Mon, Jun 03, 2019 - Page 6 News List

John J. Tkacik On Taiwan: The New Southbound Policy and China’s ‘united front’

On Friday last week (May 24), I was pleasantly surprised when the State Department’s senior diplomat for East Asia and the Pacific, acting Assistant Secretary W. Patrick Murphy, explained to journalists in Australia that “China is attempting to reduce Taiwan’s diplomatic relations in the region and that’s kind of heavy-handed.” About a third of the countries with embassies in Taipei are in the Pacific region, yet China is pressuring all to abandon Taiwan. Secretary Murphy was crystal clear: “Our encouragement to countries that have relations with Taiwan is to maintain the status quo. It has contributed to stability, particularly across the Taiwan Strait, and economic prosperity for all concerned.”

A year ago, the Trump White House similarly ordered America’s ambassadors in Latin America and the Caribbean to do the same. Indeed, the US even seemed prepared to sanction countries that abandoned Taiwan. So too, on the Tuesday before (May 21), President Trump met with the presidents of three Pacific Island nations in “free association” alliances with the United States. Their consultations were couched in terms of China’s expanding influence in the Pacific. US Senior Administration officials briefed reporters that President Trump is “directing, really, an unprecedented level of focus on the Pacific Islands, and that’s in recognition of the fact that the United States is a Pacific nation with immutable strategic, economic, cultural, and people-to-people links to these islands.” President Trump specifically praised the “Pacific Islands Forum.” (Three months ago, the three nations signed a joint communique to the PIF secretariat calling for China and Taiwan to be treated as diplomatic equals in the region. The President of the Federated States of Micronesia, the only country that doesn’t recognize Taiwan, also signed.) I have no doubt that Taiwan was a part of President Trump’s consultations with his Pacific counterparts.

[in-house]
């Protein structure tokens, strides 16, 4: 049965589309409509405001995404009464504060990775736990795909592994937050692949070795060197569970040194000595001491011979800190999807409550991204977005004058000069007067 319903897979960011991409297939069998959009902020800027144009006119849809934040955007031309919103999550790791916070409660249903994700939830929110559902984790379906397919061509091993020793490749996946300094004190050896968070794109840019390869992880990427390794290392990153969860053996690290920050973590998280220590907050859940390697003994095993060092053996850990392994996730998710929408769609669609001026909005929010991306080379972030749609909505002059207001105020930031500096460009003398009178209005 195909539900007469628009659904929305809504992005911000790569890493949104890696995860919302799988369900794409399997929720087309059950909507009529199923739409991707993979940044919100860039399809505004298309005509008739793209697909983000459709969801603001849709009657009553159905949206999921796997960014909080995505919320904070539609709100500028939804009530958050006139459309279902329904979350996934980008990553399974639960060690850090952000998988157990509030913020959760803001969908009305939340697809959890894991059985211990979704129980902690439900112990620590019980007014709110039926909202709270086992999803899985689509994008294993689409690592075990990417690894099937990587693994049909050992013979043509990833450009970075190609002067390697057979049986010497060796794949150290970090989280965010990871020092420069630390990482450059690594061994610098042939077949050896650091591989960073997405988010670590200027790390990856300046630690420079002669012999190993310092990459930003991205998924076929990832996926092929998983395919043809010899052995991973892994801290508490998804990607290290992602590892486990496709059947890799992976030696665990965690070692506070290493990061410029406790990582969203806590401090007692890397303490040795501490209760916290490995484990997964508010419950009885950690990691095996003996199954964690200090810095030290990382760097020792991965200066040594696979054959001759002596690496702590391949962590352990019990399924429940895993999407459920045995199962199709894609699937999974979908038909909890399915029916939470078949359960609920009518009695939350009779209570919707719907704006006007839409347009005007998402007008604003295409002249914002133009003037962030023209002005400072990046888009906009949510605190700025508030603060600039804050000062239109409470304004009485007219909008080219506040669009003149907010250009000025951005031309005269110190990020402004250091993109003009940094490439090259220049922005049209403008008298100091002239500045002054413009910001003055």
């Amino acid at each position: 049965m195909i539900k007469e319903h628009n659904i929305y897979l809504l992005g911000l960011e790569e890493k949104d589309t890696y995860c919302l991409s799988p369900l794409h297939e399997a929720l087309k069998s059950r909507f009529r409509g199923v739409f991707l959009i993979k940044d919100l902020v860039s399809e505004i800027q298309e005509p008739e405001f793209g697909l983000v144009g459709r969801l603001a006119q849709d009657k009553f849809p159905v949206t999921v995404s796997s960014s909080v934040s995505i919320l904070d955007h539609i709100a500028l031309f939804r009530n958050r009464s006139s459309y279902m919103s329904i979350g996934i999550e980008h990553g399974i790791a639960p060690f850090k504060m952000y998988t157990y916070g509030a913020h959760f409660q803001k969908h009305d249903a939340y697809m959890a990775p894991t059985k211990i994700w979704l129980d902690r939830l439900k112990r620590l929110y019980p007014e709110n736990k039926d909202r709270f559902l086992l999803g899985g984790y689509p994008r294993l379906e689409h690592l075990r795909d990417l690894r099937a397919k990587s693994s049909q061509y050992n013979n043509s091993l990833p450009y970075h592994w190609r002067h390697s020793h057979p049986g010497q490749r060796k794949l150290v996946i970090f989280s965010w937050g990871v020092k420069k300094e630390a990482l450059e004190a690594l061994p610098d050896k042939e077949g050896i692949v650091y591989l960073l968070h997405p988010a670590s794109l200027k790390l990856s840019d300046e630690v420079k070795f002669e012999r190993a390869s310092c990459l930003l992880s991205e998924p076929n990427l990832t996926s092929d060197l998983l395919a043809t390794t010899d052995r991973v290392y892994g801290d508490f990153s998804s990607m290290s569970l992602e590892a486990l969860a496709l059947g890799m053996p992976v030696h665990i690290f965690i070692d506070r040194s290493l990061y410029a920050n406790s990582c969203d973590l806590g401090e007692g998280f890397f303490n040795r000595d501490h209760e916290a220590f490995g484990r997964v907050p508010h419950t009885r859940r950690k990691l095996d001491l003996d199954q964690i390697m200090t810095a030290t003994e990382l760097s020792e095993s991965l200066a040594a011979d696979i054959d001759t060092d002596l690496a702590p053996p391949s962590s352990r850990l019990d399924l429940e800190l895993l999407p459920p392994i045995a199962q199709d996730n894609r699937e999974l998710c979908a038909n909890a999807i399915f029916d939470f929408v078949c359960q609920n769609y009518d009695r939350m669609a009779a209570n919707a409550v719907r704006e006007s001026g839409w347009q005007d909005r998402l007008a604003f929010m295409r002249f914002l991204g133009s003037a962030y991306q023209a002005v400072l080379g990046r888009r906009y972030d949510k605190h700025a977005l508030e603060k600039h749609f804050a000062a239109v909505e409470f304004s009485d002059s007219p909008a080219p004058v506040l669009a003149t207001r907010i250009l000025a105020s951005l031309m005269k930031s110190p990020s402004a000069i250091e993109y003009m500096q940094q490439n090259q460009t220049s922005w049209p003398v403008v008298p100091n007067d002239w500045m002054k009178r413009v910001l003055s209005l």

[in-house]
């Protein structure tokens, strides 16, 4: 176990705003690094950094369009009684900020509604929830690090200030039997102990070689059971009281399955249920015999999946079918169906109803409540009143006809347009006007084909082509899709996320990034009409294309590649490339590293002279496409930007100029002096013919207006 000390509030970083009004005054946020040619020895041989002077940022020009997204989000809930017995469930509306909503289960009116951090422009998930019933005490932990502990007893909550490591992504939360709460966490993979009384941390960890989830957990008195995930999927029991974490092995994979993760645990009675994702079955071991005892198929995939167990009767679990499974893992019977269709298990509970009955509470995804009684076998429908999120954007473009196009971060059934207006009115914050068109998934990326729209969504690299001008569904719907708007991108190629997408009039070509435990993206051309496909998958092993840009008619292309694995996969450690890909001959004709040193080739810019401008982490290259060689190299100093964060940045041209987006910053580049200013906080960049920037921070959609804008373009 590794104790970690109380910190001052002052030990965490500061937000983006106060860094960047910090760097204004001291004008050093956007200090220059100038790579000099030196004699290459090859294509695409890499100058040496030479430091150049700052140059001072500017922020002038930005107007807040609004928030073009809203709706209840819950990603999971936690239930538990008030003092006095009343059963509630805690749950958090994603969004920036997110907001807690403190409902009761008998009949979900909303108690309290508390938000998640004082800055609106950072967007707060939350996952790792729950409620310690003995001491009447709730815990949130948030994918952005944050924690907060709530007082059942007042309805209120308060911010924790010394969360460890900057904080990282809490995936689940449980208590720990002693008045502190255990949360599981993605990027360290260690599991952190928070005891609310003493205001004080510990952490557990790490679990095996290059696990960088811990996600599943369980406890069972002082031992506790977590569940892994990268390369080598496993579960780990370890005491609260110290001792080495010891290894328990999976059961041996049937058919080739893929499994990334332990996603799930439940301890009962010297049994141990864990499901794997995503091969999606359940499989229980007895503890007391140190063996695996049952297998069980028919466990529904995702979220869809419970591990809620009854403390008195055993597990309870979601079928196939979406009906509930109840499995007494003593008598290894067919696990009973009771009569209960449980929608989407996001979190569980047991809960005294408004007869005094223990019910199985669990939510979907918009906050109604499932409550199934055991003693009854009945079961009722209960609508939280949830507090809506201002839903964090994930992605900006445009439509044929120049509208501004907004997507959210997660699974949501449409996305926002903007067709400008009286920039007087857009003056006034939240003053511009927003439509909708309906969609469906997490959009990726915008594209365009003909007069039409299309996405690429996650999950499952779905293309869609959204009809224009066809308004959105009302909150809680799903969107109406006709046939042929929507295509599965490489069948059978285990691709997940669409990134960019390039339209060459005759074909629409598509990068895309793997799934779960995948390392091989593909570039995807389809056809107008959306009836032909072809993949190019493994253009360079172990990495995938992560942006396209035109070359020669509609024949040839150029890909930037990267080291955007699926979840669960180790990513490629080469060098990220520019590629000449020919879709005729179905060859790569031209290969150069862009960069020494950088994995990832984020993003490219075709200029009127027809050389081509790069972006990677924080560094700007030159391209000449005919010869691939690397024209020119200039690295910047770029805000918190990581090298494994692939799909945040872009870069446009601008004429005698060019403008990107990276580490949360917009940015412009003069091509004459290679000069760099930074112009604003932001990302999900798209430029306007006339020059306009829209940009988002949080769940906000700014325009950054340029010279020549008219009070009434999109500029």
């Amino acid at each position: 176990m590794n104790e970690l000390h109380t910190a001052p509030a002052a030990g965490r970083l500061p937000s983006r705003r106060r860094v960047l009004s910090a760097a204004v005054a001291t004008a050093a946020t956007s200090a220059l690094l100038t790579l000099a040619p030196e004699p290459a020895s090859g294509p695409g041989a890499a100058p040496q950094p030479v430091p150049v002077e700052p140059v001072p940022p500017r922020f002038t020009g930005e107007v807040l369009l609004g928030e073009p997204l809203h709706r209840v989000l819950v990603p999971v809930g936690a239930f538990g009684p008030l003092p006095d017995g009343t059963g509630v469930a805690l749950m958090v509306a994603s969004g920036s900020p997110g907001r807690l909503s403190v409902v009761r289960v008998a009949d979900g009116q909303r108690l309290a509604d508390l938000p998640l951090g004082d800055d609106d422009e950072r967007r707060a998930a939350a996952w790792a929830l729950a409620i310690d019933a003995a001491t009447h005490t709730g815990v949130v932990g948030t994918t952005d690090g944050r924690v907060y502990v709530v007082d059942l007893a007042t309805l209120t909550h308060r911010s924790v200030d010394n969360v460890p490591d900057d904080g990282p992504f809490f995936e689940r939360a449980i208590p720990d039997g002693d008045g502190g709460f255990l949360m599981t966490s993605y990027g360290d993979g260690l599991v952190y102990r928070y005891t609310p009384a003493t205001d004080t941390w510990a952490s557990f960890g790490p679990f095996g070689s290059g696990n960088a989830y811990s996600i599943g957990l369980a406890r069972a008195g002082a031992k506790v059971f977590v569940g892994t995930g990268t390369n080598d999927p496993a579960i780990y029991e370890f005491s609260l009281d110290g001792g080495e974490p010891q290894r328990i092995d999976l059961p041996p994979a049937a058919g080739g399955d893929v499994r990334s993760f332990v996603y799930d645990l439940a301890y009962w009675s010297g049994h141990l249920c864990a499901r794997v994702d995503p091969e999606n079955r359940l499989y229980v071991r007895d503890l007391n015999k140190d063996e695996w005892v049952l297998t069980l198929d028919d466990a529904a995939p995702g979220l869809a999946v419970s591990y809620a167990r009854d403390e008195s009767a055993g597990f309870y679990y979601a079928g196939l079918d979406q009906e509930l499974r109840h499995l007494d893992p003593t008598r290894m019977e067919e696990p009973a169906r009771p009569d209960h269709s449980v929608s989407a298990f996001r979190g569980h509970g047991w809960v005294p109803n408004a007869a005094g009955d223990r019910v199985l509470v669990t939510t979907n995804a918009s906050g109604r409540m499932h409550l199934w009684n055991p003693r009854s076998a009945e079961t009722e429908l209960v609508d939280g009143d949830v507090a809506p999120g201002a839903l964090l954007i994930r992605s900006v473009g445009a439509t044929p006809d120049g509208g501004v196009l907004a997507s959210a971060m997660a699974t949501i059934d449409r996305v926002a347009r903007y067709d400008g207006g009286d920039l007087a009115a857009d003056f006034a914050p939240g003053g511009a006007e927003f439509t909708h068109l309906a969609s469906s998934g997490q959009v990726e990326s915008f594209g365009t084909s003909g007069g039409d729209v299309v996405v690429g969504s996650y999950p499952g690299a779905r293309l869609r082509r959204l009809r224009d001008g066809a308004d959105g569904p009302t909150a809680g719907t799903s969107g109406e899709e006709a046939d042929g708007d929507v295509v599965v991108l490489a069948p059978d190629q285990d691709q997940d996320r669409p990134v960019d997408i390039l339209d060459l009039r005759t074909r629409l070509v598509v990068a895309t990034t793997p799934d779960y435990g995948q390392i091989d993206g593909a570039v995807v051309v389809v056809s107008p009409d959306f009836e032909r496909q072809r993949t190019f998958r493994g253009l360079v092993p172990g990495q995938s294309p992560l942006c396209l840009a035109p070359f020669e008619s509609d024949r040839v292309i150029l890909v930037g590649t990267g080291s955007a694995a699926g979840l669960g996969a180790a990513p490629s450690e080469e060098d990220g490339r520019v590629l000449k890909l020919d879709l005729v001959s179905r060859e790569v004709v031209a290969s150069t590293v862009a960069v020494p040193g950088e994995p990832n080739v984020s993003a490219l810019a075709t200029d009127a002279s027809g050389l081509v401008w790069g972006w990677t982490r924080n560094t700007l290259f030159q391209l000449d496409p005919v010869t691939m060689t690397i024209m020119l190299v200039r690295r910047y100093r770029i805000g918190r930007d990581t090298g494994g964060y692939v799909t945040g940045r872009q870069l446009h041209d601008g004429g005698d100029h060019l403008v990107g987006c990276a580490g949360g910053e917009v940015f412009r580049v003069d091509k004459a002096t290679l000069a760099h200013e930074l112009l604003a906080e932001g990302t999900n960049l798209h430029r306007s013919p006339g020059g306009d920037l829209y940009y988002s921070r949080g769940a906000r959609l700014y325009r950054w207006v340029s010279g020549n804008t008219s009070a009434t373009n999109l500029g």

Why is the United States so anxious? Chinese militarization of the Pacific, Secretary Murphy stressed, would be as destabilizing as its ongoing and vigorous militarization of the South China Sea. “It gives rise to tensions by changing the status quo and then the possibility of conflict,” he added. Washington has long been aware of Beijing’s pressures on the Solomon Islands government in Honiara. Up until April, Honiara was poised to derecognize Taipei in favor of Beijing. To Washington’s relief, former Solomon Islands Prime Minister Rick Hou’s party was defeated in elections, and the new Prime Minister, Manasseh Sogavare, appears content to retain ties with Taiwan. Secretary Murphy, acknowledging that China is now the Solomons’ biggest export market, reminded the Australian press corps that the United States also has “strong diplomatic relations” with the Solomons, seeming to encourage Premier Sogavare to stick with Taiwan.

Of course, Secretary Murphy did not publicly vent Washington’s fears, shared by Australia’s re-elected Liberal/National government, that China badly wants deep-water naval and space tracking bases throughout the Pacific. For decades, Washington has outsourced its Pacific and Oceania strategy to Canberra and Wellington, only to watch as Australia and New Zealand became careless of China’s silent takeover and its consequent threat to America’s vital naval and maritime interests there.

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